Richard Hardesty, Fall 2011

Self’s analysis contained the problematic omission of crime and law enforcement. During the 1960s, violent crime in California significantly increased, a trend that also existed in Oakland. The Los Angeles Times, for instance, reported on the rise of serious crime in California in a July 1, 1968 article. Comparing the first three months of 1968 with the first three months of 1967, the piece indicated that Oakland experienced a 31.2 percent increase in serious crime, second only to Berkeley. Self’s analysis does little to examine crime and law enforcement, which is troubling given the tension that existed between white suburban and black urban politics. When Self examined crime, his analysis highlighted his sympathy to black activists like the Black Panthers. To illustrate, in examining the Black Panthers’ encounters with police, Self noted that “[t]he Oakland police department, long a bastion of both racial paternalism and virulent racism, responded to the Panthers with nothing short of guerrilla warfare – no less than three black men were killed by the Oakland police in the spring of 1968 alone” (229). The inference here showed that the Panthers represented wronged activists as opposed to criminals, with Self doing little to refute or support the point.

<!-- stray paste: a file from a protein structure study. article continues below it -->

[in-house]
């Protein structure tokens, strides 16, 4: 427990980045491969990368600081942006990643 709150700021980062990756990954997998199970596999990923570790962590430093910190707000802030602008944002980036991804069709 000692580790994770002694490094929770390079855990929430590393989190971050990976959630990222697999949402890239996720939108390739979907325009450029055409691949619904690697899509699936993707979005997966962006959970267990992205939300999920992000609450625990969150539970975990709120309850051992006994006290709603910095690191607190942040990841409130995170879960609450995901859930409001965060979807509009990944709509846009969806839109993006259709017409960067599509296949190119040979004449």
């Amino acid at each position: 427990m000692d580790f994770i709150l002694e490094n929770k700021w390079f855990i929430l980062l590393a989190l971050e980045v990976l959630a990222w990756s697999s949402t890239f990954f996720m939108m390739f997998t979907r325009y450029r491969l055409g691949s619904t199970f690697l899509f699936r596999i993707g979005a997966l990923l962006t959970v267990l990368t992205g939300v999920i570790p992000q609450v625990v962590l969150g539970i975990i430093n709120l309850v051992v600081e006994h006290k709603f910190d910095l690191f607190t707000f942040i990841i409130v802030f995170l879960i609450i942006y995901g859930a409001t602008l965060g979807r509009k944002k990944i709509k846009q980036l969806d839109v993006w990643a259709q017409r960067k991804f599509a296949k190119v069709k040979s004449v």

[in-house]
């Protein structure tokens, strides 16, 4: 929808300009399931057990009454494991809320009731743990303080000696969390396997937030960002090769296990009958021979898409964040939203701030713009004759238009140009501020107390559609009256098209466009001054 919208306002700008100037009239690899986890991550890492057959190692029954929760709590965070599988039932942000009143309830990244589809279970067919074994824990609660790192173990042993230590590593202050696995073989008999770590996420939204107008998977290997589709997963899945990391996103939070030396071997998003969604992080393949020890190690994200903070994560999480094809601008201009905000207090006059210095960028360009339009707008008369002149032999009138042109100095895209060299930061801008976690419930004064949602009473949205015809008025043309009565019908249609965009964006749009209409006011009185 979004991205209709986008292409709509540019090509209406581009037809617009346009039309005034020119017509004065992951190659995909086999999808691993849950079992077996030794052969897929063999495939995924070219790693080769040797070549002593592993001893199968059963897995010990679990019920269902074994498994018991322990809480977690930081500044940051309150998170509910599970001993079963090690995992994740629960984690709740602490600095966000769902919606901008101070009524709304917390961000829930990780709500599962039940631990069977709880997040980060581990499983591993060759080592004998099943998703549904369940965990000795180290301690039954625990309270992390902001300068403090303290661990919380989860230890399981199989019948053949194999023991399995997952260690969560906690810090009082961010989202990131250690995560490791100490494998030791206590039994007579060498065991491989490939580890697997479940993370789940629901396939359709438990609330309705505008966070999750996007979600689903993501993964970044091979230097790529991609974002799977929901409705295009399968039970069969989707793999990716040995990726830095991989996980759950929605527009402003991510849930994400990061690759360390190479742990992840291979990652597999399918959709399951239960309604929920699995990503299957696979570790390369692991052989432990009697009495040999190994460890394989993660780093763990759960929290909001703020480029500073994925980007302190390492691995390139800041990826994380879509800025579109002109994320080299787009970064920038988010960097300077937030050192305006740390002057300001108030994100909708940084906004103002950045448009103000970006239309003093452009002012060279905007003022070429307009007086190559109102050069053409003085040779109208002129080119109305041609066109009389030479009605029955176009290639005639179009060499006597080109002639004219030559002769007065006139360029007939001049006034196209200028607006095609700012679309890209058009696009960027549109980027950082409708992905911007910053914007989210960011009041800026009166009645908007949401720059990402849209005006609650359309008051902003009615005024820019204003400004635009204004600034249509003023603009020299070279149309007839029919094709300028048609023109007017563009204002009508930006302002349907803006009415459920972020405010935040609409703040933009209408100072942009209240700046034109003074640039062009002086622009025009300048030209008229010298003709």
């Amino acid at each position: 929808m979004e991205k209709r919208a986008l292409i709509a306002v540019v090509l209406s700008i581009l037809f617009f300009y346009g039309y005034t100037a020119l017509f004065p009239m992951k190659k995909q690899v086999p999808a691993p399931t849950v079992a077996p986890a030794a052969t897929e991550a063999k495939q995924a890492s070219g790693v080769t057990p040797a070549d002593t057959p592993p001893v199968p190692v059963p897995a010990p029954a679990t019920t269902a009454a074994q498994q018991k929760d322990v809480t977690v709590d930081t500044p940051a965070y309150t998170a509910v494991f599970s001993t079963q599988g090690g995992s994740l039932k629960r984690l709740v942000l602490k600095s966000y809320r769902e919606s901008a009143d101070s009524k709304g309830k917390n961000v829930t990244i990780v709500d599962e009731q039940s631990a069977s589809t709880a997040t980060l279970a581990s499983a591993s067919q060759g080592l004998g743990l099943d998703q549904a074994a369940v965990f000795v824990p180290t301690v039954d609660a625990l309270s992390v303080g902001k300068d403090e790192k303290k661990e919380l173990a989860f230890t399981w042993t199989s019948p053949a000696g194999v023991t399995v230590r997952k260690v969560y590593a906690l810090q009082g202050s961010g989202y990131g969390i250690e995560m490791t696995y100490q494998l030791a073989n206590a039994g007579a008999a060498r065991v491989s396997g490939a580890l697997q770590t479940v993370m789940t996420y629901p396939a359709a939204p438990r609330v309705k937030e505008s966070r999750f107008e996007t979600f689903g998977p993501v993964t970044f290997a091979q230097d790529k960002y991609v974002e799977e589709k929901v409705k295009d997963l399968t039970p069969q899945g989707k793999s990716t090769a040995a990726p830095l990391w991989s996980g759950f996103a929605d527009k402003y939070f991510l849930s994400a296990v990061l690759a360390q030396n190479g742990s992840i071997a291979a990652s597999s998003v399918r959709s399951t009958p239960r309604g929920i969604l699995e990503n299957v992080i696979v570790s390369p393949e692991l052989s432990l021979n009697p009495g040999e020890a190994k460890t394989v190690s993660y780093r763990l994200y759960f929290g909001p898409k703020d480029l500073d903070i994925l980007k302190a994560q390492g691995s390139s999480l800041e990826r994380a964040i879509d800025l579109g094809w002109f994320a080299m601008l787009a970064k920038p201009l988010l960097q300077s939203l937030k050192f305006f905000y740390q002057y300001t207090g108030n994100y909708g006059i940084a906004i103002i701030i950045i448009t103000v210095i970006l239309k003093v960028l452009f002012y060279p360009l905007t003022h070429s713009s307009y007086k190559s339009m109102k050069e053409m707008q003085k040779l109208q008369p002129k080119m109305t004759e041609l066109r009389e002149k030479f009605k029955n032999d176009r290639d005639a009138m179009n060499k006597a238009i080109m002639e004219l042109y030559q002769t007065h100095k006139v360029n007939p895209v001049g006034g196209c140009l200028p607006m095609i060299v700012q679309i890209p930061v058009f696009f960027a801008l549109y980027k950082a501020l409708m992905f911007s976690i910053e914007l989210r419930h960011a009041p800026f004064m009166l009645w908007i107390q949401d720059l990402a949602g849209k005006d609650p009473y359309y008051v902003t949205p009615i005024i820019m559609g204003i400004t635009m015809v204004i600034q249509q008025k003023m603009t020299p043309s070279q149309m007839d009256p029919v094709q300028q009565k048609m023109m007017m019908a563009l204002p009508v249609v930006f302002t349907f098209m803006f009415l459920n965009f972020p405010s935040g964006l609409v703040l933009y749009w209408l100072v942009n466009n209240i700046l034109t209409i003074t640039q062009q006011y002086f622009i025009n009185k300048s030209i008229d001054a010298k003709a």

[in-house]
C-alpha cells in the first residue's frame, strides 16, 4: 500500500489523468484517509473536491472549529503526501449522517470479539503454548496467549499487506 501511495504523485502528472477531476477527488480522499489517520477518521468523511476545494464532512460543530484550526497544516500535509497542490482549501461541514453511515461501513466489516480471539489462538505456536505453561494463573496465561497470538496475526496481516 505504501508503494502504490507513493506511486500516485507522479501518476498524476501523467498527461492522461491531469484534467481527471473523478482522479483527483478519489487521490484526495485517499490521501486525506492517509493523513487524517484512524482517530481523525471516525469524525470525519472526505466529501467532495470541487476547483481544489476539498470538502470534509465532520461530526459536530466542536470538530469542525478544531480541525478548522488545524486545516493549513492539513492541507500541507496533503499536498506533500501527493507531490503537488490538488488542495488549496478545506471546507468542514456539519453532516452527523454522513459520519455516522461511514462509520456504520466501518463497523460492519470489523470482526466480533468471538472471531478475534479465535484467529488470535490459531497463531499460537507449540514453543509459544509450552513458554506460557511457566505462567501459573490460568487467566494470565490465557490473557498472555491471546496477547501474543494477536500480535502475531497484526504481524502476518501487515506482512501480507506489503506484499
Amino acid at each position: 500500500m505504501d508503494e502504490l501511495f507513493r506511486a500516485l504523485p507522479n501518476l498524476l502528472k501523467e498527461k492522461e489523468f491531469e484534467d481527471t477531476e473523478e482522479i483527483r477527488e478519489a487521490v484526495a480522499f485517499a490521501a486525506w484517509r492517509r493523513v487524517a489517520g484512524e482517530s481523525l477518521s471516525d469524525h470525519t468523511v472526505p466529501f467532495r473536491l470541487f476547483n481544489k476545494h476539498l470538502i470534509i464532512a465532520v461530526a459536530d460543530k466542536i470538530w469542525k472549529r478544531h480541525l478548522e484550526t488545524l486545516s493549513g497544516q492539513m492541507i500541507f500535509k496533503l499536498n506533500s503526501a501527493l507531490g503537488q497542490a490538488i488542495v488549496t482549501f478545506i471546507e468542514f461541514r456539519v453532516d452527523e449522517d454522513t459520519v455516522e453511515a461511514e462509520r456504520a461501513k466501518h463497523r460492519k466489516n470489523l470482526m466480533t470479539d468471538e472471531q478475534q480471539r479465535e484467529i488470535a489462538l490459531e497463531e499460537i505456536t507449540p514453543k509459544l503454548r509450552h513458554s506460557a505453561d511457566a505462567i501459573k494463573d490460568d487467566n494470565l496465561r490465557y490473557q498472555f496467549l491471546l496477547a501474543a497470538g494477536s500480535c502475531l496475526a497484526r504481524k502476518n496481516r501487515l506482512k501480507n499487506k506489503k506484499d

Nonetheless, Self offered a valuable study that presented a new way of examining the racial interactions in the post-war city. He thrived when he examined the role African Americans played in trying to improve their plight in a decaying urban landscape. Here, Self differentiated himself from the analysis offered in The Origins of the Urban Crisis, where Sugrue showed how young African Americans in 1960s Detroit resigned themselves to accept the city’s limited economic prospects. Self, however, showed African Americans playing an active role in trying to improve their future. For instance, the black community empowerment that emerged in mid-1960s Oakland illustrated how blacks lost faith in the political elite and liberal establishment (219). African Americans, as Self showed, could not rely on the government to improve their standing. Instead, they had to rely on themselves, taking action into their own hands in order to facilitate positive change. Self thus offered a valuable study that raises new historiographical questions on power, while simultaneously shifting the focus on race relations away from the South and onto the West.